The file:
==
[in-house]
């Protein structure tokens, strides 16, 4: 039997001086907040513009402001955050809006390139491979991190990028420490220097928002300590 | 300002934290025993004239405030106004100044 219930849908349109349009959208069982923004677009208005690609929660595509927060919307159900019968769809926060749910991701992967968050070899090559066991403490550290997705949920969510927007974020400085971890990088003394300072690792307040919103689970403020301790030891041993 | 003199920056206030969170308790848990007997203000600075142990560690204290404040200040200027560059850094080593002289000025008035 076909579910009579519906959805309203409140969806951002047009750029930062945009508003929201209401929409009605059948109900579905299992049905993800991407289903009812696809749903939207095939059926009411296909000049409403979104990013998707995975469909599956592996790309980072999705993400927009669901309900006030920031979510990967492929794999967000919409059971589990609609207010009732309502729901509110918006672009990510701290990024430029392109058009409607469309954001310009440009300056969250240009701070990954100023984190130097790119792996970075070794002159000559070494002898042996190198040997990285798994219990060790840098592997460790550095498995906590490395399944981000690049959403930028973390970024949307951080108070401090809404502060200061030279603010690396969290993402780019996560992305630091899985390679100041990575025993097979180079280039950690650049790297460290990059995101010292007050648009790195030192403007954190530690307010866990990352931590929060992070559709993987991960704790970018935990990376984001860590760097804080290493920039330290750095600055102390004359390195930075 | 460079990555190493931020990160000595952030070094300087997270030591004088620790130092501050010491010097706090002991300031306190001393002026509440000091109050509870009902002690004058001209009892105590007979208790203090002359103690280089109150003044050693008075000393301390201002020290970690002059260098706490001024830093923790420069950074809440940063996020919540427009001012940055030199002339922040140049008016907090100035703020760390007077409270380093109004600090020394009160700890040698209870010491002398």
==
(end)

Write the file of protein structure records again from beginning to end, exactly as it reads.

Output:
[in-house]
């Protein structure tokens, strides 16, 4: 039997001086907040513009402001955050809006390139491979991190990028420490220097928002300590 | 300002934290025993004239405030106004100044 219930849908349109349009959208069982923004677009208005690609929660595509927060919307159900019968769809926060749910991701992967968050070899090559066991403490550290997705949920969510927007974020400085971890990088003394300072690792307040919103689970403020301790030891041993 | 003199920056206030969170308790848990007997203000600075142990560690204290404040200040200027560059850094080593002289000025008035 076909579910009579519906959805309203409140969806951002047009750029930062945009508003929201209401929409009605059948109900579905299992049905993800991407289903009812696809749903939207095939059926009411296909000049409403979104990013998707995975469909599956592996790309980072999705993400927009669901309900006030920031979510990967492929794999967000919409059971589990609609207010009732309502729901509110918006672009990510701290990024430029392109058009409607469309954001310009440009300056969250240009701070990954100023984190130097790119792996970075070794002159000559070494002898042996190198040997990285798994219990060790840098592997460790550095498995906590490395399944981000690049959403930028973390970024949307951080108070401090809404502060200061030279603010690396969290993402780019996560992305630091899985390679100041990575025993097979180079280039950690650049790297460290990059995101010292007050648009790195030192403007954190530690307010866990990352931590929060992070559709993987991960704790970018935990990376984001860590760097804080290493920039330290750095600055102390004359390195930075 | 460079990555190493931020990160000595952030070094300087997270030591004088620790130092501050010491010097706090002991300031306190001393002026509440000091109050509870009902002690004058001209009892105590007979208790203090002359103690280089109150003044050693008075000393301390201002020290970690002059260098706490001024830093923790420069950074809440940063996020919540427009001012940055030199002339922040140049008016907090100035703020760390007077409270380093109004600090020394009160700890040698209870010491002398």